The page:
Statin use is associated with a reduced risk of asthma exacerbations
Published online: July 2021
Asthma is a chronic inflammatory disorder of the airways characterized by variable airflow restriction and airway hyperresponsiveness. Anti-inflammatory therapy is crucial for long-term asthma management, and inhaled corticosteroids (ICS) are recommended as a first-line treatment. However, not all patients achieve asthma control despite standard treatment, and some patients need additional therapies. Statins may benefit in the treatment of asthma through their pleiotropic anti-inflammatory effects. Despite positive preclinical data on statin use in patients with asthma, clinical trials and epidemiological studies have yielded conflicting results.
In a recent study published in The Journal of Allergy and Clinical Immunology: In Practice, Kim et al. evaluated the association between statin use and an asthma diagnosis and asthma-related outcomes such as emergency department visits, hospitalization, and systemic steroid use using the Korean National Health Insurance Service-Health Screening Cohort data. Conditional and unconditional logistic regression analyses were used to evaluate the effect of the previous use of statins on an asthma diagnosis or asthma exacerbations (AE) after adjusting for multiple covariates.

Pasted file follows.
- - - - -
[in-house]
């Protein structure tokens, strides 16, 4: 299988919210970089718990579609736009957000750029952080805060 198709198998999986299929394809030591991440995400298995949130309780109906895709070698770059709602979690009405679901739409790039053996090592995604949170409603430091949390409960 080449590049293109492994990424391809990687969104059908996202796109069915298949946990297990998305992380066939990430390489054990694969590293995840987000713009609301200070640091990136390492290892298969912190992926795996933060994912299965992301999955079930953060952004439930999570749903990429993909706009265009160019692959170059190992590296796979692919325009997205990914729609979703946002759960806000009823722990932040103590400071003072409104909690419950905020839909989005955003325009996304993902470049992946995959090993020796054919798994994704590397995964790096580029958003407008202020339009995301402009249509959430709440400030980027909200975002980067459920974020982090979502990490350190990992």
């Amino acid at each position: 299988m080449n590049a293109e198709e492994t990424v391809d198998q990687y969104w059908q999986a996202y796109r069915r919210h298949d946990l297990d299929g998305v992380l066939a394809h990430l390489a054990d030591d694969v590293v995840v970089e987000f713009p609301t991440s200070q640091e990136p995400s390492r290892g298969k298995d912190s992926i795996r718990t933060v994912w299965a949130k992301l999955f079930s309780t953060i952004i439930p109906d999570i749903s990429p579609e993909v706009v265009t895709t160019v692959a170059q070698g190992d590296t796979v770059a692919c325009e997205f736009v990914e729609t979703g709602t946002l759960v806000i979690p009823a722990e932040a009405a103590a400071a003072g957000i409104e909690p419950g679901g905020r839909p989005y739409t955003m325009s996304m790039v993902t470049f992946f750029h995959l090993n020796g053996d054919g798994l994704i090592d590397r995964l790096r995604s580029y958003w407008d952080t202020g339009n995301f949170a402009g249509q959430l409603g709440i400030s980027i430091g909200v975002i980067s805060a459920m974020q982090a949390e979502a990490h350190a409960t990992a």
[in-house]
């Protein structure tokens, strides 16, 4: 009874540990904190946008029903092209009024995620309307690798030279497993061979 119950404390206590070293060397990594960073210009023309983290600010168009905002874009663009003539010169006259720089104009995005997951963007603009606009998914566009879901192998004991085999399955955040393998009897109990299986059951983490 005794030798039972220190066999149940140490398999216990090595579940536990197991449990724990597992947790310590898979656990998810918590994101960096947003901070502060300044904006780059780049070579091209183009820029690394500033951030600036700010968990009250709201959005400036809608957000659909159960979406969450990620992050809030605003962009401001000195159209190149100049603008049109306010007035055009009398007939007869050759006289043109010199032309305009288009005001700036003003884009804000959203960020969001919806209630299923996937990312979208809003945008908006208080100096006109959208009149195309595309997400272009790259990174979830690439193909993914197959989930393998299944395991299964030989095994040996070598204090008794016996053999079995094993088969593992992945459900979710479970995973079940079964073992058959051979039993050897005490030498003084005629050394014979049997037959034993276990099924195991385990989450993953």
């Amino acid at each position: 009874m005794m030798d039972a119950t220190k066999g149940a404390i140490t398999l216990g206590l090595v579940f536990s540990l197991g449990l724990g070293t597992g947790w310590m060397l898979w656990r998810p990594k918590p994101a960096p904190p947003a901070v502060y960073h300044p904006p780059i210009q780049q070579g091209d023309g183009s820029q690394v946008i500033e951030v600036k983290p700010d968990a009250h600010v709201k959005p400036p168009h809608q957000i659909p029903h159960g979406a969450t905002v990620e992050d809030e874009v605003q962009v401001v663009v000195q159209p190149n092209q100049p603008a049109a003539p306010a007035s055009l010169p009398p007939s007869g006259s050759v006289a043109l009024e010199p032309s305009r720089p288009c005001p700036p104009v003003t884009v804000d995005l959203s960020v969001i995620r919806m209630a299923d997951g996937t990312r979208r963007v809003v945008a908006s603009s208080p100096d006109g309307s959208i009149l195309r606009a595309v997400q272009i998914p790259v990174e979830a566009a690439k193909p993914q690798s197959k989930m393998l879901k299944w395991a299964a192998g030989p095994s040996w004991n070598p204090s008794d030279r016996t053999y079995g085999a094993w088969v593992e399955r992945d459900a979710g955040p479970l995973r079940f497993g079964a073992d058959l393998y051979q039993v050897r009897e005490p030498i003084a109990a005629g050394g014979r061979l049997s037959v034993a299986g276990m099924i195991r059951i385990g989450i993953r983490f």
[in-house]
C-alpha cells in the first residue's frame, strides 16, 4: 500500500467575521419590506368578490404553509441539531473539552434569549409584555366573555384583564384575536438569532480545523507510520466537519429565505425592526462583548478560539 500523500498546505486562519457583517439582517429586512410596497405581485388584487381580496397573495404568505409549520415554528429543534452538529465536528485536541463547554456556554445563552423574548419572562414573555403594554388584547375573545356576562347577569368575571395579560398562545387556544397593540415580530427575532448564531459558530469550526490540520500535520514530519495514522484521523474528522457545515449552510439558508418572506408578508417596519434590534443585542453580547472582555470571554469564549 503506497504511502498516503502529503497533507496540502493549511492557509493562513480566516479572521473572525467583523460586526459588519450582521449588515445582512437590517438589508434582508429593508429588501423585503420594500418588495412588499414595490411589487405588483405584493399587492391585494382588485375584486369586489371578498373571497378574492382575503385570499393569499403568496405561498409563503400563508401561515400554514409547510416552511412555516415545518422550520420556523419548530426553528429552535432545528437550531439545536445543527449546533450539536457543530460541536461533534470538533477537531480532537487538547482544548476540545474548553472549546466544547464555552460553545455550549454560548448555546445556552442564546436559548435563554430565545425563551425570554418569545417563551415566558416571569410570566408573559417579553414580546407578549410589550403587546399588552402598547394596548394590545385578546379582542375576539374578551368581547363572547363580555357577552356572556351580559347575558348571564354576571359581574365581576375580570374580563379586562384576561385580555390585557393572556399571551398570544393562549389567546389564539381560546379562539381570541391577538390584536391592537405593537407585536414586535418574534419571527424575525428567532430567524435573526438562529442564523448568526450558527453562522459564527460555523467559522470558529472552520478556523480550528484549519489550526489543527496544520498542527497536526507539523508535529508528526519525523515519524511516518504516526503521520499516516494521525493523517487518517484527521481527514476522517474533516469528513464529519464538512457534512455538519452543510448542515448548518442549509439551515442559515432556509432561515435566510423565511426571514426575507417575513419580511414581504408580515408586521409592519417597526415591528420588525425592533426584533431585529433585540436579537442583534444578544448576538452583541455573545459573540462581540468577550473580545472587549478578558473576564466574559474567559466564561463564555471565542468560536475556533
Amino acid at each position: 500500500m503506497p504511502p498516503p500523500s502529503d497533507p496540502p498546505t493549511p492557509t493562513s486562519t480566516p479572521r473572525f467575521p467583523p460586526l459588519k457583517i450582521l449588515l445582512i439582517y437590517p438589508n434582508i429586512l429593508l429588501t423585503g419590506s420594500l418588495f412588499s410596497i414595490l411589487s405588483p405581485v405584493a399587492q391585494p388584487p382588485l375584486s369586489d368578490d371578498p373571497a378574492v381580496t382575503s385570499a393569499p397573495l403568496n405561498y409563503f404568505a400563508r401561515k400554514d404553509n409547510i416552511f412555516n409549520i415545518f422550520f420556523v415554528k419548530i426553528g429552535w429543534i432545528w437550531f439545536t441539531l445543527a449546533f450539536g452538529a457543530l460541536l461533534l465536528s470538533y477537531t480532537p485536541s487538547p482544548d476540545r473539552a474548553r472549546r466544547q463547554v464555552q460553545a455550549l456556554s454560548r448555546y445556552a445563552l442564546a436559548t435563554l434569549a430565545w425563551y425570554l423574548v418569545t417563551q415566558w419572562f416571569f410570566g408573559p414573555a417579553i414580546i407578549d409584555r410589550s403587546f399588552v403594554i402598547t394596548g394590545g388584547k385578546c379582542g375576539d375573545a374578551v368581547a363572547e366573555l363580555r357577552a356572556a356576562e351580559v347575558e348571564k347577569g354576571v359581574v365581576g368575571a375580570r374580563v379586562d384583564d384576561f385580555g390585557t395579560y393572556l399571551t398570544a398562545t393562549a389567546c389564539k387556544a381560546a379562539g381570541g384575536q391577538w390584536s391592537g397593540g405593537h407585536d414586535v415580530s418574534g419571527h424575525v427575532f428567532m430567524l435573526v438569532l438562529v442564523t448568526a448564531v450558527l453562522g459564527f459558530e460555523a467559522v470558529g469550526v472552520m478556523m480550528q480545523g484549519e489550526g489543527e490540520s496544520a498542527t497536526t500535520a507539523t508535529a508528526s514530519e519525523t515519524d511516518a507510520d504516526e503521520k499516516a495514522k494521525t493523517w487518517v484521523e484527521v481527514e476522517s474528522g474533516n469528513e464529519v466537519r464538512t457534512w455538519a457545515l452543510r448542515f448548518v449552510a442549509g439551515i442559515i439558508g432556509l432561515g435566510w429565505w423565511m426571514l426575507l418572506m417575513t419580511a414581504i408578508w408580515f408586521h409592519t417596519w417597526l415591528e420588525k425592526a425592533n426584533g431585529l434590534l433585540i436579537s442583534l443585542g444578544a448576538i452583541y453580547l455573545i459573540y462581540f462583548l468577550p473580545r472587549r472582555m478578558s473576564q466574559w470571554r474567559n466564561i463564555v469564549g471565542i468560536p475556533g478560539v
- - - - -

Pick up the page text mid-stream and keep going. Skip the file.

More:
This study showed there was no significant association between statin use and an asthma diagnosis (adjusted odds ratio [aOR]=1.01, 95% confidence interval [CI]=0.98-1.03, P=0.633 for one year of statin prescription). However, statin use was associated with 11% fewer AEs in patients with asthma (aOR=0.89, 95% CI=0.84-0.93, P<0.001 for one year of statin prescription). Therefore, the authors conclude that statins may reduce the risk of asthma-exacerbations in patients with asthma . Further studies to confirm these findings are warranted.
The Journal of Allergy and Clinical Immunology: In Practice is an official journal of the AAAAI, focusing on practical information for the practicing clinician.